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Eastern and Central Kentucky
Eastern Kentucky's 9-11 Memories
It was a sunny and warm morning in Jackson on Tuesday, Sept. 11, 2001. On the day the world stopped turning, Paula Miller was at work in her office. Her husband Mike was on a business trip in Somerset. And their son Michael was doing his residency at Georgetown University Hospital in Washington, D.C. “I was at the insurance agency, and I had the TV on, listening to the sound as I went over some paperwork,” Miller recalled on Tuesday. “As I was working, I heard the news come on that a plane had crashed into one of the twin towers of the World Trade Center in New York City. That got my attention pretty quick."
Across the Potomac River from Washington in Arlington County, Va. is the home of the nation's military – the Pentagon. A few minutes after the second plane hit the World Trade Center's South Tower, what Miller heard next shook her hard – really hard. “Then, someone broke in on TV and mentioned that the Pentagon was hit by a crashed airliner. That really got my attention. I was terrified about my son.”
Jackson's Fire Chief, Roger Friley was in Hazard, attending a meeting with the regional coordinator of the State Fire Commissioner's Office. He was meeting with Chuck Colwell, who was the coordinator for Region 12, which includes Jackson.
Sometime before 9 a.m., both Friley and Colwell got a phone call. “The person on the line said we needed to turn the television or radio on,” said Friley during an interview Tuesday at the JFD's headquarters off Route 15 North. “He mentioned that an airplane crashed into the World Trade Center.”
“We turned the radio on and was listening to it, when a report said another plane, a United Airlines plane, had slammed into the South Tower,” Friley remembered. “We just kept listening, and they said moments later that an American Airlines plane crashed into the Pentagon. Then another report said another airliner crashed in Pennsylvania. But before that happened, we got a call that put us on edge.”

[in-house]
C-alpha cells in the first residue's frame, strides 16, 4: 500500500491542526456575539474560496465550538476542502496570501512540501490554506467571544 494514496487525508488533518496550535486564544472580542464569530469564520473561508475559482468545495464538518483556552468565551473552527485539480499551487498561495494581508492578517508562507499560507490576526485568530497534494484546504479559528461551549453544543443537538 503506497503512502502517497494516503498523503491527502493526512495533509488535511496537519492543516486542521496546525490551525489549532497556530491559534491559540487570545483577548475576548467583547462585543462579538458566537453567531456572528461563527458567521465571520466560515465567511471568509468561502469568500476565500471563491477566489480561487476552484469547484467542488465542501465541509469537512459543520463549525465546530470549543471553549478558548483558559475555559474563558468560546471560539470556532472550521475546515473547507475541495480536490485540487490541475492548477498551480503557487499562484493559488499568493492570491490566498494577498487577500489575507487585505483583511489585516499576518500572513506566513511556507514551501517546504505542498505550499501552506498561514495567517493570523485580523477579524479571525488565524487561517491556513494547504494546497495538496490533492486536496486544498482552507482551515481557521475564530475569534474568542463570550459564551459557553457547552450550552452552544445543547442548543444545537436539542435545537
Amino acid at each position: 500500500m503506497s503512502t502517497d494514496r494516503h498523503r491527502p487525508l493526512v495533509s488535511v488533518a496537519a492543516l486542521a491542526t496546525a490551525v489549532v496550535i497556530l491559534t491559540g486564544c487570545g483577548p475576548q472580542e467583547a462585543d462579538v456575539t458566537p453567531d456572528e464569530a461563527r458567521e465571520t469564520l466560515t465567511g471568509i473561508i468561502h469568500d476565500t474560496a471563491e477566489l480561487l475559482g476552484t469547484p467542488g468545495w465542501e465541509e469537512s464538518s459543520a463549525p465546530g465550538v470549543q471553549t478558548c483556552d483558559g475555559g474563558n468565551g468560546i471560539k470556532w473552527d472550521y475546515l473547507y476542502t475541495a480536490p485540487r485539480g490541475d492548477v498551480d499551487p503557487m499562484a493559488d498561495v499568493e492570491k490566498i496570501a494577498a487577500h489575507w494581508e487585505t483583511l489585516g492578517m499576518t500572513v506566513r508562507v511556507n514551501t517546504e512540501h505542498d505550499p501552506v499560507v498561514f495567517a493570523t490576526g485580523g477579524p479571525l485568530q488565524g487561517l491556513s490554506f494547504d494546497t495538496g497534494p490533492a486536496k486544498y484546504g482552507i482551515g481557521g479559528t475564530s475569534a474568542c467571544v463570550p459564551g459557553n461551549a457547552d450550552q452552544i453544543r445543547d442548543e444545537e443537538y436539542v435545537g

LaWanda Watts was at her job inside the cafeteria of Sebastian Middle School. The cafeteria crew had finished serving breakfast and were getting ready to prepare the lunch menu for that Tuesday when someone turned on the TV and witnessed the terror playing out on New York's Lower Manhattan Island.
“We saw it on the news that morning. We saw smoke and fire coming out of the North Tower, where the first plane hit,” said Watts, who now works for the Breathitt County Circuit Court Clerk's Office. “The second plane hit the other tower. I could not believe all this was happening right before our eyes, and on American soil.”
“I was on the air that morning, and Kevin was here, too,” said Doug Neace of WJSN Radio. “Normally we do a mix of local programming and country music from our satellite service in the mornings. Then we got word of something 'completely fishy' going on.”
“At first, we heard on CNN that a plane had crashed into one of the towers, and that it was an accident,” said WJSN's Kevin Davidson. “Then CNN confirmed after the second plane hit the other tower that it was not an accident. It was a terrorist attack.”
“It was terrible, and we didn't know what would happen next. The phones here were ringing off the hook at first,” Neace recalled. “After the second plane hit, Kevin and I decided to stop running music and go with continuous news from CNN. After we did that, the phones began to calm down here.”
Rose Wolfe was in town that morning at attorney Mike Stidham's office, going over some legal paperwork for her husband Art. Art was at home, babysitting for their daughter Sarah's son, Brandon. “The TV was on in the conference room at Mike's office, when we heard the report on the first plane crashing into the North Tower. We then saw the second plane hit the South Tower. I told Mike, 'I gotta get home.' And then the phone rang. It was Art. He told me. 'We're at war.'”
“I was walking across campus at Lees (the Lees College Campus of Hazard Community and Technical College), and went into my office. I got a phone call, and at the same time, I looked up at the TV and saw an image of fire coming out of one of the trade center towers,” said Cluster Howard, who works in the college's administration. “Then I saw the second plane hit, and it this point I knew something wasn't right. The word to describe my thoughts then was 'confused'. It never occurred to me that such a terrible attack could happen on American soil.”
Up at Vancleve, Barbara Deaton was teaching an early-morning class at Kentucky Mountain Bible College. “The class ended just before the attacks happened. Our students learned about it during chapel, and I found out afterward. I was shocked. It's like it was unreal. I thought, 'This can't be happening to us, right here in our own country.' Then I thought who could be behind this, and why.”
The emotions running high that day were ones of surprise. Of shock and anger. Of dismay, confusion, and helplessness. And what would happen next.
Like many Americans who witnessed that morning of horror, Breathitt Countians were stunned, as they watched the images playing out over the TV screens, or heard the on-the-scene reports on their radios while driving or working.